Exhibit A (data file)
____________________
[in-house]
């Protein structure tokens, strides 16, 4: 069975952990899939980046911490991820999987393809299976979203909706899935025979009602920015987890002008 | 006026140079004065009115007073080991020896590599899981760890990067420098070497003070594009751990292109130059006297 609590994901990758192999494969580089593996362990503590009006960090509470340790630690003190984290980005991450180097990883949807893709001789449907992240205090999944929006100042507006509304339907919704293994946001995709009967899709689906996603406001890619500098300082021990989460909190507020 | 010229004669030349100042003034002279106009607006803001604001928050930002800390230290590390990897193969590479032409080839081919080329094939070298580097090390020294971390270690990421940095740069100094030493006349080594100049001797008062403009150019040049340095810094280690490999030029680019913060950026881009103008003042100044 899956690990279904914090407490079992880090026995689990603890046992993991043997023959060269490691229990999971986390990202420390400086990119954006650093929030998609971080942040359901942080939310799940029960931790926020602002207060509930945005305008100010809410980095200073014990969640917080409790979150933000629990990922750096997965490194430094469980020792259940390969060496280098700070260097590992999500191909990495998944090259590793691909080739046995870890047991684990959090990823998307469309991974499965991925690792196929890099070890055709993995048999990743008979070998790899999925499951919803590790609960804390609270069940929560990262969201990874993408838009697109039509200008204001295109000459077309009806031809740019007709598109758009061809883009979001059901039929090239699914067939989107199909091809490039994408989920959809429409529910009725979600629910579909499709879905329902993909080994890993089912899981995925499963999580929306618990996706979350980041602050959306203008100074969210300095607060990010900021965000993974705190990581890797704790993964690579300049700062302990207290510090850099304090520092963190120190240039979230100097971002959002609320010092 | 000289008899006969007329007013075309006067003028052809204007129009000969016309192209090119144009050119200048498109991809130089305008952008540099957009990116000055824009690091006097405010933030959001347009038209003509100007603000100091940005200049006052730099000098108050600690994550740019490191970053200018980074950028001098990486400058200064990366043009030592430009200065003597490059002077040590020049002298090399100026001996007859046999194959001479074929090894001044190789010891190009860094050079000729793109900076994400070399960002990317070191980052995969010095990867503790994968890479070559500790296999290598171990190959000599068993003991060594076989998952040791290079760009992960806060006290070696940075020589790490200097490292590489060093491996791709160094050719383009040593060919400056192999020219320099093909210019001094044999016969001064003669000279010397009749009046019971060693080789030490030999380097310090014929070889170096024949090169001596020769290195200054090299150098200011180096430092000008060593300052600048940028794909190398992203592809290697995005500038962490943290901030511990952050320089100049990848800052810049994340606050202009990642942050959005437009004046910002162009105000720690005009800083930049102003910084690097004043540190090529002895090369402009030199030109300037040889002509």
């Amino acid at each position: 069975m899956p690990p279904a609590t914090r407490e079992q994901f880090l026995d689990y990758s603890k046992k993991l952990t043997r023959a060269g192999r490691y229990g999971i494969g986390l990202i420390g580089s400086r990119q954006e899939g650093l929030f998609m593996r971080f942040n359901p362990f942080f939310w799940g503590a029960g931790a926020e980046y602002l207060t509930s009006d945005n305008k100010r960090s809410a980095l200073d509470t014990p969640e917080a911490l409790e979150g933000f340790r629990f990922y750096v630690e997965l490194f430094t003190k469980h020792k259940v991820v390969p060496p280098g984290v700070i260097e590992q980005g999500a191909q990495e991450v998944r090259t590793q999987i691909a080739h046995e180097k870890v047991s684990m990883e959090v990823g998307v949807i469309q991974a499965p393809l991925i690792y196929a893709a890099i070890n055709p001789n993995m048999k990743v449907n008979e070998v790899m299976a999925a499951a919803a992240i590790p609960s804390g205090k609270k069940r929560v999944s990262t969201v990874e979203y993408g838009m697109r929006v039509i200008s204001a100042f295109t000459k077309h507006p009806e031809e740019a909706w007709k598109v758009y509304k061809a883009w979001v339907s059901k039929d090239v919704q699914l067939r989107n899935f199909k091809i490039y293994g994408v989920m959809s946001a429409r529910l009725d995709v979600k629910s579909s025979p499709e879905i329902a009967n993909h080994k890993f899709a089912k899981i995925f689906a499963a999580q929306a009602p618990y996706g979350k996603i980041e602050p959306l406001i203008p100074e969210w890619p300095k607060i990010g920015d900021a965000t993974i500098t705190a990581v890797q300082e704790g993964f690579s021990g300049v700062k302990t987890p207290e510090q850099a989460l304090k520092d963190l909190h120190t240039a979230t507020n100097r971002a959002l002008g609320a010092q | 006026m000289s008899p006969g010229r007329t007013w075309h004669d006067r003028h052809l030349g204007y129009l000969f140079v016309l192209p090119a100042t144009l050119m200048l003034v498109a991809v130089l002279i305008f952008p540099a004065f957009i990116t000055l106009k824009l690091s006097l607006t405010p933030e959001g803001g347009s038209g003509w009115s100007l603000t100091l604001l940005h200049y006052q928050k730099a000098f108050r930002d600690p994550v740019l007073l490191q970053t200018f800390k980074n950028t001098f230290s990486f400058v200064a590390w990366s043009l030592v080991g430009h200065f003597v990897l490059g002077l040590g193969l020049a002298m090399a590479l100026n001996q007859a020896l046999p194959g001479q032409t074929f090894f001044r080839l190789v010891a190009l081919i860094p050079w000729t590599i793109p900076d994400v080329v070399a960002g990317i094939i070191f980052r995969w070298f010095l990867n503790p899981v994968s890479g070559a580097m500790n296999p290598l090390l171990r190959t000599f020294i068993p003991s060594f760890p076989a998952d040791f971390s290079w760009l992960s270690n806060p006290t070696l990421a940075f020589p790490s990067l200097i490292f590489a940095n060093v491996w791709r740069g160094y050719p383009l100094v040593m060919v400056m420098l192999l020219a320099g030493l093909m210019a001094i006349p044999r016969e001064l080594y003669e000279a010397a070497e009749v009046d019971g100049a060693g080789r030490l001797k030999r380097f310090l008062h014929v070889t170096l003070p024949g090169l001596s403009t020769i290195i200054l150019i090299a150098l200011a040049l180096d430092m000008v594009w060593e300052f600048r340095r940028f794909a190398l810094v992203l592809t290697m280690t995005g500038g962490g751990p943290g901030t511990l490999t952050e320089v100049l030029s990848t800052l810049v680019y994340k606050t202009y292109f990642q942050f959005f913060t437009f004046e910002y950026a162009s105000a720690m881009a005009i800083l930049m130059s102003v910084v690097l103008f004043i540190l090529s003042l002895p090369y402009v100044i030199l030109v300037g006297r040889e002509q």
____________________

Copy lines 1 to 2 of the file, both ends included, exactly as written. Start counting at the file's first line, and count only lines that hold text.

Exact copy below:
[in-house]
């Protein structure tokens, strides 16, 4: 069975952990899939980046911490991820999987393809299976979203909706899935025979009602920015987890002008 | 006026140079004065009115007073080991020896590599899981760890990067420098070497003070594009751990292109130059006297 609590994901990758192999494969580089593996362990503590009006960090509470340790630690003190984290980005991450180097990883949807893709001789449907992240205090999944929006100042507006509304339907919704293994946001995709009967899709689906996603406001890619500098300082021990989460909190507020 | 010229004669030349100042003034002279106009607006803001604001928050930002800390230290590390990897193969590479032409080839081919080329094939070298580097090390020294971390270690990421940095740069100094030493006349080594100049001797008062403009150019040049340095810094280690490999030029680019913060950026881009103008003042100044 899956690990279904914090407490079992880090026995689990603890046992993991043997023959060269490691229990999971986390990202420390400086990119954006650093929030998609971080942040359901942080939310799940029960931790926020602002207060509930945005305008100010809410980095200073014990969640917080409790979150933000629990990922750096997965490194430094469980020792259940390969060496280098700070260097590992999500191909990495998944090259590793691909080739046995870890047991684990959090990823998307469309991974499965991925690792196929890099070890055709993995048999990743008979070998790899999925499951919803590790609960804390609270069940929560990262969201990874993408838009697109039509200008204001295109000459077309009806031809740019007709598109758009061809883009979001059901039929090239699914067939989107199909091809490039994408989920959809429409529910009725979600629910579909499709879905329902993909080994890993089912899981995925499963999580929306618990996706979350980041602050959306203008100074969210300095607060990010900021965000993974705190990581890797704790993964690579300049700062302990207290510090850099304090520092963190120190240039979230100097971002959002609320010092 | 000289008899006969007329007013075309006067003028052809204007129009000969016309192209090119144009050119200048498109991809130089305008952008540099957009990116000055824009690091006097405010933030959001347009038209003509100007603000100091940005200049006052730099000098108050600690994550740019490191970053200018980074950028001098990486400058200064990366043009030592430009200065003597490059002077040590020049002298090399100026001996007859046999194959001479074929090894001044190789010891190009860094050079000729793109900076994400070399960002990317070191980052995969010095990867503790994968890479070559500790296999290598171990190959000599068993003991060594076989998952040791290079760009992960806060006290070696940075020589790490200097490292590489060093491996791709160094050719383009040593060919400056192999020219320099093909210019001094044999016969001064003669000279010397009749009046019971060693080789030490030999380097310090014929070889170096024949090169001596020769290195200054090299150098200011180096430092000008060593300052600048940028794909190398992203592809290697995005500038962490943290901030511990952050320089100049990848800052810049994340606050202009990642942050959005437009004046910002162009105000720690005009800083930049102003910084690097004043540190090529002895090369402009030199030109300037040889002509």